• 3-ingredient meals. Intentionally simple, but easy to spice and flavor, 3-ingredient meals are absolutely perfect for meal preppers. The most common kind include either potatoes or sweet potatoes for carbs, some sort of lean protein like baked chicken or tofu, and lots and lots of veggies.

    If you plan it right, you can bake all of these ingredients on the same sheets in about a half-hour, and with minimal prep time, you can suddenly have a week’s worth of lunches at the ready.

  • PBJ. It might seem simple, but these are actually excellent sources of protein and carbs — again, go with whole wheat bread, go easy on the jelly, and pack some fruit and baby carrots to help round out the meal a little more.

Healthy Snack Ideas

Sometimes our healthy lunches don’t quite fill us as much as a burger and fries. But if you have healthy lunch followed by a series of unhealthy snacks, you’re not doing yourself any favors.

That’s where healthy snack ideas come in handy. These snacks are flavorful, nutritious, and easy to put together.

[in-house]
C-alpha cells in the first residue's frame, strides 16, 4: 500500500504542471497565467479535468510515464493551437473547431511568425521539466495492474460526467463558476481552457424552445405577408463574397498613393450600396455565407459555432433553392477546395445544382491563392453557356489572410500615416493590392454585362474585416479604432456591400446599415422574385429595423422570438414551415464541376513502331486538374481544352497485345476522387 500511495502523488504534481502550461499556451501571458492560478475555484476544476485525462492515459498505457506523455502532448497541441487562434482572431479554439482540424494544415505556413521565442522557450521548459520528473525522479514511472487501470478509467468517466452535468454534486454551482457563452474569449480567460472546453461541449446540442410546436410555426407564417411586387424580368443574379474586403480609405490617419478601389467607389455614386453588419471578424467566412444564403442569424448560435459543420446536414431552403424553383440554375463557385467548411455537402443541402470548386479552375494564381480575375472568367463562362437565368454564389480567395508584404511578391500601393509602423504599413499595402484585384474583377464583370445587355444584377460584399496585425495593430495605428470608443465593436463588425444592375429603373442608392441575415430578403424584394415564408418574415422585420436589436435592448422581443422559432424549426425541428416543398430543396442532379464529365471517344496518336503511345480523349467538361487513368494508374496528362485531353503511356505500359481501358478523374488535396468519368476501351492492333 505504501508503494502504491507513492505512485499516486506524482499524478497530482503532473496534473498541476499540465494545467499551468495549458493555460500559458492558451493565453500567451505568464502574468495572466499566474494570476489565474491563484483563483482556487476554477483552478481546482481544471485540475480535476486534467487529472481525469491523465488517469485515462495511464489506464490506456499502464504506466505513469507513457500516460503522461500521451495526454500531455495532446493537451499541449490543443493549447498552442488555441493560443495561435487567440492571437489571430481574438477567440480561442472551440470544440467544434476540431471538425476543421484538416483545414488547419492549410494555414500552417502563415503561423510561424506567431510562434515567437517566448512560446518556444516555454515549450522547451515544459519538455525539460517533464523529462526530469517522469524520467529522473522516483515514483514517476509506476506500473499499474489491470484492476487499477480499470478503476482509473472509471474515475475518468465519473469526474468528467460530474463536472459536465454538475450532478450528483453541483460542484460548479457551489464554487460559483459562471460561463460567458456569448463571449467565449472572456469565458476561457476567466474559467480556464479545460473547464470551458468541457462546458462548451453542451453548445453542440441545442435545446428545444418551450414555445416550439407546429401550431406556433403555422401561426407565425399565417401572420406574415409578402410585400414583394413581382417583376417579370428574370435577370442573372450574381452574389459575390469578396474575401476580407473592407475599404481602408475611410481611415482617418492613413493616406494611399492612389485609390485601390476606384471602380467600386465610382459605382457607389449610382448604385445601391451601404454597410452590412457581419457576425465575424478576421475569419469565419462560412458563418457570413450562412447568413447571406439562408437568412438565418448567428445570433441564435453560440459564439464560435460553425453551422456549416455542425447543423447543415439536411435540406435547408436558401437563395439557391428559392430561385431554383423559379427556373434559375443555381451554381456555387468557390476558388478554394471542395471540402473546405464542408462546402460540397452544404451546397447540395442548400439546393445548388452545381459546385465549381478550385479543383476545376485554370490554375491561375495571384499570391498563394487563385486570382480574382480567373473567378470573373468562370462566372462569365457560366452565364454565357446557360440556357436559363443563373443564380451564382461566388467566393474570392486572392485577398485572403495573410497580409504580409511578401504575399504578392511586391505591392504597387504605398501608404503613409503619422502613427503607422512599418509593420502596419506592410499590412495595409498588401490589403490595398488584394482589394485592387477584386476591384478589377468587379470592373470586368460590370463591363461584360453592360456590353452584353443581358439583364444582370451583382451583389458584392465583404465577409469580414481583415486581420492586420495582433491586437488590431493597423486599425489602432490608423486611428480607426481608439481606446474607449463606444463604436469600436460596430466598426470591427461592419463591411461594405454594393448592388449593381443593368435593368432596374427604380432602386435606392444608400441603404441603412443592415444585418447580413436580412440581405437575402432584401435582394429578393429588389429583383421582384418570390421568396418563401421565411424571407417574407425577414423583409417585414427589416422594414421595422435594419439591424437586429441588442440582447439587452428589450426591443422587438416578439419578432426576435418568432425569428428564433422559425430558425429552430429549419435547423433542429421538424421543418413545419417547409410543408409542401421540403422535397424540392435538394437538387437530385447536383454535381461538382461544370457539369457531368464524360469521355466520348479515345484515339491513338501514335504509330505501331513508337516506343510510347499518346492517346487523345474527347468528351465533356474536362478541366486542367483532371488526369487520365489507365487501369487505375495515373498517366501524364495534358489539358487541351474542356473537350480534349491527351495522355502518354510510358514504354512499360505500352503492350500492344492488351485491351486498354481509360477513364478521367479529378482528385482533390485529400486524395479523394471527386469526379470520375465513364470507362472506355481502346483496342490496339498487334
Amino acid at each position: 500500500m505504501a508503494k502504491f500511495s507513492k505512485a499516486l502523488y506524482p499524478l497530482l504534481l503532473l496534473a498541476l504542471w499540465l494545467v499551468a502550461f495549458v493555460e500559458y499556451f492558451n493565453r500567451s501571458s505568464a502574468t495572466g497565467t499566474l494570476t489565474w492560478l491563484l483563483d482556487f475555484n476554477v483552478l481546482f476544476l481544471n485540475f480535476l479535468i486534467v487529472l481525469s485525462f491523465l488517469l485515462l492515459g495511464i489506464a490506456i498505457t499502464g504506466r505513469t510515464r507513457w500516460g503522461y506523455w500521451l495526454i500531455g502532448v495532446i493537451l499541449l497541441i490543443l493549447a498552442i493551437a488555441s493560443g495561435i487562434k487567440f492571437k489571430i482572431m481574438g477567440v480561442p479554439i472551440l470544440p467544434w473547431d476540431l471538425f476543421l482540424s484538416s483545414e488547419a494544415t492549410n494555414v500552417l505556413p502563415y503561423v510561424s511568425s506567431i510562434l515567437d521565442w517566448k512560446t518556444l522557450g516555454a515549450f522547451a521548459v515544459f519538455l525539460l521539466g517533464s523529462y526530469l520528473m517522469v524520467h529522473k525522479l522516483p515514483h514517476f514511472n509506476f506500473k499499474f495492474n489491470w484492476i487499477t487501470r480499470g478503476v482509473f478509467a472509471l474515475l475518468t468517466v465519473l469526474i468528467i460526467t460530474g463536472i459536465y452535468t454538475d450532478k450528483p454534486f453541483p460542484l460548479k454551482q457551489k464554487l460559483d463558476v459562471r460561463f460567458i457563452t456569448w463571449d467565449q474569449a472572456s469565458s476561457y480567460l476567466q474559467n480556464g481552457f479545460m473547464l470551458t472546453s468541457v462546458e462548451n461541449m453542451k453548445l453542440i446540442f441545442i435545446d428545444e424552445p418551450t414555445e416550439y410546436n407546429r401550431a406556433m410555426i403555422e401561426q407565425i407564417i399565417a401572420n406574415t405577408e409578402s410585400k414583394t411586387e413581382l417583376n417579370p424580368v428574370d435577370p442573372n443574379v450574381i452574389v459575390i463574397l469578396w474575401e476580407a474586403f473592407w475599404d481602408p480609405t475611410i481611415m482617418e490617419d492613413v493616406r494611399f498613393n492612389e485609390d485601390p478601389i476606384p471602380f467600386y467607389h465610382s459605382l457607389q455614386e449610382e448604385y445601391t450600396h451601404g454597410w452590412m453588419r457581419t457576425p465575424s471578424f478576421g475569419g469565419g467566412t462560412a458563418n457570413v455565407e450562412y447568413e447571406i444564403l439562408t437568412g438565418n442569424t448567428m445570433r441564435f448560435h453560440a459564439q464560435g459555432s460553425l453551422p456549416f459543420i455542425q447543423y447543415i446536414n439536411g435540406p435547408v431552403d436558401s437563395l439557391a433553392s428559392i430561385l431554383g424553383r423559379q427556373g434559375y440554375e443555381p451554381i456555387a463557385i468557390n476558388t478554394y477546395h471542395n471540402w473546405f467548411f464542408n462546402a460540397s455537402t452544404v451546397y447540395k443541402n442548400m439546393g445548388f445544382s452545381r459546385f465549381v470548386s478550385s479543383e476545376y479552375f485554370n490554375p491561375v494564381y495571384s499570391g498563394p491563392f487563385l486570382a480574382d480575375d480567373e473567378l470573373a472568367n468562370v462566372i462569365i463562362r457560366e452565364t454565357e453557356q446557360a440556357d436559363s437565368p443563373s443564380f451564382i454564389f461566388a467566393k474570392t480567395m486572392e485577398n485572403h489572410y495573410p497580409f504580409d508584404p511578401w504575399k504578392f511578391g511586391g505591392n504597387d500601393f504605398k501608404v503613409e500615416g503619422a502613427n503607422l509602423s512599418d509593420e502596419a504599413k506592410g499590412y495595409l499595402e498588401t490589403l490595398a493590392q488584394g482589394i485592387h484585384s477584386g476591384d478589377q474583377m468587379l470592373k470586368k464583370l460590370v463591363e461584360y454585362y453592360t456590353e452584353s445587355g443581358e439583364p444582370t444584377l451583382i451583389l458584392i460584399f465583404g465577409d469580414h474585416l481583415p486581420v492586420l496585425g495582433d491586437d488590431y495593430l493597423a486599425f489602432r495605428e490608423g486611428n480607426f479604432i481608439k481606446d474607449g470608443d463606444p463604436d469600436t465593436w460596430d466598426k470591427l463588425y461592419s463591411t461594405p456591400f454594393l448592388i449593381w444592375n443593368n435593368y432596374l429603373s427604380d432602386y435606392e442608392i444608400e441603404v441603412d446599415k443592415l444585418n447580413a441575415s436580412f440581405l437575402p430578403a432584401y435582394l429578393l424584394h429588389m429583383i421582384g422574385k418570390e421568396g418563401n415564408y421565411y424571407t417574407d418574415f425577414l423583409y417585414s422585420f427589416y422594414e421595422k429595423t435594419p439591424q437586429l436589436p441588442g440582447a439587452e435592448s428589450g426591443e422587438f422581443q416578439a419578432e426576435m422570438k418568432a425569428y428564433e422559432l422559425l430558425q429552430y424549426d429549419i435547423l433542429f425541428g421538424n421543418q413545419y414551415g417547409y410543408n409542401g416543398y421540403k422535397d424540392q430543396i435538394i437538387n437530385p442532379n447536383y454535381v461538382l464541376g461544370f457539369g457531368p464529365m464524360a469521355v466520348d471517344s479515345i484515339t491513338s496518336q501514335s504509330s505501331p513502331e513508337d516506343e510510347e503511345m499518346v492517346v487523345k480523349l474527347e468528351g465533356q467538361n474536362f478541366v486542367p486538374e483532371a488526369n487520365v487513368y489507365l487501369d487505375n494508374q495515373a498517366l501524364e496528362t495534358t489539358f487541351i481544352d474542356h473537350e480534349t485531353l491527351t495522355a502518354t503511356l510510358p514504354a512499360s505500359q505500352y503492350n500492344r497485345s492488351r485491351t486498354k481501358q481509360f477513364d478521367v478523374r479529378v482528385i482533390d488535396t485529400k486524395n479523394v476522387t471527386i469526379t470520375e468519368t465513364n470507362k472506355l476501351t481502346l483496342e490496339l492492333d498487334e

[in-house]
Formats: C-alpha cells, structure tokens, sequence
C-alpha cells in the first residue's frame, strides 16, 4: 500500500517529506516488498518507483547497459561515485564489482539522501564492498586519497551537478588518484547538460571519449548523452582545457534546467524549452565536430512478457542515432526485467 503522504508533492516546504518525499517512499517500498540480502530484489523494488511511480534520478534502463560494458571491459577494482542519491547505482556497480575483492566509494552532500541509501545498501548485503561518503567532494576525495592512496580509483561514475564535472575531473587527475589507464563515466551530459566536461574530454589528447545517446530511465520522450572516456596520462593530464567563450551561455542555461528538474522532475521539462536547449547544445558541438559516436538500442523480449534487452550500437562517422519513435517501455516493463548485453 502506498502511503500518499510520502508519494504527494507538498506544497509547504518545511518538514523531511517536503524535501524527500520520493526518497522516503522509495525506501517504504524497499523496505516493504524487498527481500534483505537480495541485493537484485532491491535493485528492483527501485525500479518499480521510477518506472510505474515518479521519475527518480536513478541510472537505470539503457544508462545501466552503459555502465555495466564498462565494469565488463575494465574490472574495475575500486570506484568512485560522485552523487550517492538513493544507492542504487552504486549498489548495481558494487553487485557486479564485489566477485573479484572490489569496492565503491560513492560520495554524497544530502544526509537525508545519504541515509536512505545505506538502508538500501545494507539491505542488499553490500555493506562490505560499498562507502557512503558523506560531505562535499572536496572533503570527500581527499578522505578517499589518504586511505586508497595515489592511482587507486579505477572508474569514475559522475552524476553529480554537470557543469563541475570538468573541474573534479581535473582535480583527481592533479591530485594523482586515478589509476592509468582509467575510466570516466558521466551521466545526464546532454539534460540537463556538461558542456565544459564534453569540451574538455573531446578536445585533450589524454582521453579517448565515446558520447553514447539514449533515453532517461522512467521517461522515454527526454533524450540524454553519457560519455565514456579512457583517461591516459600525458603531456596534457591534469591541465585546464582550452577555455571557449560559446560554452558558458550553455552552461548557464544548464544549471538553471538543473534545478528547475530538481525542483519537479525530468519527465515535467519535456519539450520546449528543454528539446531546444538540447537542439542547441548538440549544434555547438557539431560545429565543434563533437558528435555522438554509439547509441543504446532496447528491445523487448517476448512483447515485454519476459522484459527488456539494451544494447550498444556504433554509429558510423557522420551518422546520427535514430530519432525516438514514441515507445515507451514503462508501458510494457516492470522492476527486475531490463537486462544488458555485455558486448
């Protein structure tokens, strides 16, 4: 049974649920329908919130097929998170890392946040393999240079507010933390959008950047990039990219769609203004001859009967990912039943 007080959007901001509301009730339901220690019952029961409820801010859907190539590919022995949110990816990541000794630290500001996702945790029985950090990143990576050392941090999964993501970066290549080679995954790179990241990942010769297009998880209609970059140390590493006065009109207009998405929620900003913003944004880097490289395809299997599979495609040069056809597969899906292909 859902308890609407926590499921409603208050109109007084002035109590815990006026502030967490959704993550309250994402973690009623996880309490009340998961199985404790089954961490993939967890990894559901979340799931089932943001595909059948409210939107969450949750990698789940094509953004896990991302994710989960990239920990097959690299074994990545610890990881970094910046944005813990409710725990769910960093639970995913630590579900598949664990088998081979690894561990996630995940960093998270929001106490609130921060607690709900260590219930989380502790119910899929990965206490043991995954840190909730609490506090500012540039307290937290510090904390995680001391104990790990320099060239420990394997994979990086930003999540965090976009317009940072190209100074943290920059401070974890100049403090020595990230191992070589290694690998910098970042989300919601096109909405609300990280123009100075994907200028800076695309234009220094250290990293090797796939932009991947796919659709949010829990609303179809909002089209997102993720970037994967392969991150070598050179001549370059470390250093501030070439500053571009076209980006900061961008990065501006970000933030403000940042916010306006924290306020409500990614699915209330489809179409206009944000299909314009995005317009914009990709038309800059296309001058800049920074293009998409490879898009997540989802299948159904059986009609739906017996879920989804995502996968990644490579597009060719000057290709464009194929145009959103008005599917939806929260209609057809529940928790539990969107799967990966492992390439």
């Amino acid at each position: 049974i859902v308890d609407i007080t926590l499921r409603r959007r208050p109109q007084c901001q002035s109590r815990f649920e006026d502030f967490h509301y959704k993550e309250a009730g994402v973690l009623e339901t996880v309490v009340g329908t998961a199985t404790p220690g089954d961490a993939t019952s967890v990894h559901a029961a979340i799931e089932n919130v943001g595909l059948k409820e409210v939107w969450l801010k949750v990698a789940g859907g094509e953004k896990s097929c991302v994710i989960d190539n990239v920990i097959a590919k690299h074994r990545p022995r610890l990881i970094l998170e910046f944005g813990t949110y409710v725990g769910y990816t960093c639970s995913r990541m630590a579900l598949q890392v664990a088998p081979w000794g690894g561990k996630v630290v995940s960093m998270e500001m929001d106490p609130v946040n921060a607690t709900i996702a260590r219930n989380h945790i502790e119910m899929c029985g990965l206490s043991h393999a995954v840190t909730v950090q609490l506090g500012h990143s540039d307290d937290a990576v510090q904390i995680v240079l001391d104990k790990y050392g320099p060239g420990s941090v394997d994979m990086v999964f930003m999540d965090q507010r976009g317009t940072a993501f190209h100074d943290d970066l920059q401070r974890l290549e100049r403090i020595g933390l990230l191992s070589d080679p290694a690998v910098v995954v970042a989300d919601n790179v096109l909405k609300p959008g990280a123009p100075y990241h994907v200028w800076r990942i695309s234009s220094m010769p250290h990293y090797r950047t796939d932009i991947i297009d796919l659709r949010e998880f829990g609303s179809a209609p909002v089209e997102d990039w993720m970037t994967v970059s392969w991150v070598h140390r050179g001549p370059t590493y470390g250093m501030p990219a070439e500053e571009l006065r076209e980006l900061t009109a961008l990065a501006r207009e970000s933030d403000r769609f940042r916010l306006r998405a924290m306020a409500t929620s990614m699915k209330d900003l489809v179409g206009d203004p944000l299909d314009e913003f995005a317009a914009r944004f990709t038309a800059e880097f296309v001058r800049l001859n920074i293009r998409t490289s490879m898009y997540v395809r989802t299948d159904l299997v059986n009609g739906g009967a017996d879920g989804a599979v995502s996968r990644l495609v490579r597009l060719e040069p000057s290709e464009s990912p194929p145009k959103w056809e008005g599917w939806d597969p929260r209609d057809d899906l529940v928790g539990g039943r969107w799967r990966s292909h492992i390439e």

• Nuts. One of the easiest snacks to keep on hand around the office, nuts are packed with healthy fat and protein that’ll keep you going. To keep things truly healthy, steer clear of super-salty nuts. Instead, look for natural spicy flavors, or create a spice mix of your own to toss nuts in.

  • Roasted chickpeas. If nuts aren’t your thing, try roasting chickpeas with whatever spice profile you enjoy. You can make a week’s worth in the oven in under an hour. Bam — a healthy, crunchy snack to keep in your desk drawer for whenever you feel your energy flagging.

  • Trail mix. A personal favorite, trail mix allows you to combine a bunch of healthy items (nuts, seeds, dried fruit, etc.) in one bag. You can also add a bit of chocolate to fulfill that sugar craving, but opt for pure dark chocolate when you can.